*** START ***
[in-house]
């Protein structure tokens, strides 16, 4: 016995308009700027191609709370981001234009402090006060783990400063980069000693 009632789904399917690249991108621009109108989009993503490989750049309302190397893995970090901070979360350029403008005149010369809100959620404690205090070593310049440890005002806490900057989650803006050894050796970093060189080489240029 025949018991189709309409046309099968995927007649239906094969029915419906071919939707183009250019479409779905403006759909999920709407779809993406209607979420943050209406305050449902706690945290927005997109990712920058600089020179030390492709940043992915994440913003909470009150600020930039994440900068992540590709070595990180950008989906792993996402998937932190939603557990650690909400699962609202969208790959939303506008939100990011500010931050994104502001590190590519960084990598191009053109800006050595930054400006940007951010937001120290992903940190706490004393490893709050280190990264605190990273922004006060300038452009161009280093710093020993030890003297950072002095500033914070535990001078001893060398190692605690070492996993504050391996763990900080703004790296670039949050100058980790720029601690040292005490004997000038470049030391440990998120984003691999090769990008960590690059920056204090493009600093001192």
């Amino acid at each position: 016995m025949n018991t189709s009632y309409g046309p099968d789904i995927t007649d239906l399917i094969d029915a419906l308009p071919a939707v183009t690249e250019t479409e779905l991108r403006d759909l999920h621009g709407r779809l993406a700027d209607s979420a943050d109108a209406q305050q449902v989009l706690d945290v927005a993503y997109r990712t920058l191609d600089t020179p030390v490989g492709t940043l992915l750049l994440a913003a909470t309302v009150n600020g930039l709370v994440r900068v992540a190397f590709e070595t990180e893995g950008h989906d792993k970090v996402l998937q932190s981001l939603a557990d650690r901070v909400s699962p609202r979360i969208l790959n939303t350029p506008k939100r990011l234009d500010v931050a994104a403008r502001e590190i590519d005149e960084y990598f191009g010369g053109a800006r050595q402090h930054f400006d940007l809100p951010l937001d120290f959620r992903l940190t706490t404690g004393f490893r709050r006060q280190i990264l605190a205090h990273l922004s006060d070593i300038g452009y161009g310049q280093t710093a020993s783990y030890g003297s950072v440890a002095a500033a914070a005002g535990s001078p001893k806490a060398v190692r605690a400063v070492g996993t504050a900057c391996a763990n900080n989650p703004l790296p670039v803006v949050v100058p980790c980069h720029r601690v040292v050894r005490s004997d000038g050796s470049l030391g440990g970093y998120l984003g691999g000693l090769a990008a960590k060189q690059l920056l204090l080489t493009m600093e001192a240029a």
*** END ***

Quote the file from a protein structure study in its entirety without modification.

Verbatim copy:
[in-house]
């Protein structure tokens, strides 16, 4: 016995308009700027191609709370981001234009402090006060783990400063980069000693 009632789904399917690249991108621009109108989009993503490989750049309302190397893995970090901070979360350029403008005149010369809100959620404690205090070593310049440890005002806490900057989650803006050894050796970093060189080489240029 025949018991189709309409046309099968995927007649239906094969029915419906071919939707183009250019479409779905403006759909999920709407779809993406209607979420943050209406305050449902706690945290927005997109990712920058600089020179030390492709940043992915994440913003909470009150600020930039994440900068992540590709070595990180950008989906792993996402998937932190939603557990650690909400699962609202969208790959939303506008939100990011500010931050994104502001590190590519960084990598191009053109800006050595930054400006940007951010937001120290992903940190706490004393490893709050280190990264605190990273922004006060300038452009161009280093710093020993030890003297950072002095500033914070535990001078001893060398190692605690070492996993504050391996763990900080703004790296670039949050100058980790720029601690040292005490004997000038470049030391440990998120984003691999090769990008960590690059920056204090493009600093001192």
């Amino acid at each position: 016995m025949n018991t189709s009632y309409g046309p099968d789904i995927t007649d239906l399917i094969d029915a419906l308009p071919a939707v183009t690249e250019t479409e779905l991108r403006d759909l999920h621009g709407r779809l993406a700027d209607s979420a943050d109108a209406q305050q449902v989009l706690d945290v927005a993503y997109r990712t920058l191609d600089t020179p030390v490989g492709t940043l992915l750049l994440a913003a909470t309302v009150n600020g930039l709370v994440r900068v992540a190397f590709e070595t990180e893995g950008h989906d792993k970090v996402l998937q932190s981001l939603a557990d650690r901070v909400s699962p609202r979360i969208l790959n939303t350029p506008k939100r990011l234009d500010v931050a994104a403008r502001e590190i590519d005149e960084y990598f191009g010369g053109a800006r050595q402090h930054f400006d940007l809100p951010l937001d120290f959620r992903l940190t706490t404690g004393f490893r709050r006060q280190i990264l605190a205090h990273l922004s006060d070593i300038g452009y161009g310049q280093t710093a020993s783990y030890g003297s950072v440890a002095a500033a914070a005002g535990s001078p001893k806490a060398v190692r605690a400063v070492g996993t504050a900057c391996a763990n900080n989650p703004l790296p670039v803006v949050v100058p980790c980069h720029r601690v040292v050894r005490s004997d000038g050796s470049l030391g440990g970093y998120l984003g691999g000693l090769a990008a960590k060189q690059l920056l204090l080489t493009m600093e001192a240029a």